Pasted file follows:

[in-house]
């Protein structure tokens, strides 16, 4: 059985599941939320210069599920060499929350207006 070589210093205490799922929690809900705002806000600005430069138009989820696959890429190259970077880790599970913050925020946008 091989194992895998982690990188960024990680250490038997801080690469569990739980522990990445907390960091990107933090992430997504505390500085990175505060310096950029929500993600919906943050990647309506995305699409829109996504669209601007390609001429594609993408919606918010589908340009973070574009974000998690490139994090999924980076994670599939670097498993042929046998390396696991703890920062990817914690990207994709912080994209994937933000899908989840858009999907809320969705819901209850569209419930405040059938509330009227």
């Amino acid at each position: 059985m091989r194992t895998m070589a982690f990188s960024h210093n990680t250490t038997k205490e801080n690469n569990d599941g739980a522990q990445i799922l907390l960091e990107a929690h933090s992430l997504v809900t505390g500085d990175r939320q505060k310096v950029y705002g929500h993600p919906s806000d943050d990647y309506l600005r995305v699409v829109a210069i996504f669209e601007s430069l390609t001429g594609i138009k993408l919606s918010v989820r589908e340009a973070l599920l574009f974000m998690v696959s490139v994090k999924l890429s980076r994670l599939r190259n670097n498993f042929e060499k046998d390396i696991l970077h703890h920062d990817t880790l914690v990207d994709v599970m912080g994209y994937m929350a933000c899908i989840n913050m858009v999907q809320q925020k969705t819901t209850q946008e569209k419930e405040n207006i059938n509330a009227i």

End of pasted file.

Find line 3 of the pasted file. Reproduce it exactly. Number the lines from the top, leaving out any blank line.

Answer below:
């Amino acid at each position: 059985m091989r194992t895998m070589a982690f990188s960024h210093n990680t250490t038997k205490e801080n690469n569990d599941g739980a522990q990445i799922l907390l960091e990107a929690h933090s992430l997504v809900t505390g500085d990175r939320q505060k310096v950029y705002g929500h993600p919906s806000d943050d990647y309506l600005r995305v699409v829109a210069i996504f669209e601007s430069l390609t001429g594609i138009k993408l919606s918010v989820r589908e340009a973070l599920l574009f974000m998690v696959s490139v994090k999924l890429s980076r994670l599939r190259n670097n498993f042929e060499k046998d390396i696991l970077h703890h920062d990817t880790l914690v990207d994709v599970m912080g994209y994937m929350a933000c899908i989840n913050m858009v999907q809320q925020k969705t819901t209850q946008e569209k419930e405040n207006i059938n509330a009227i």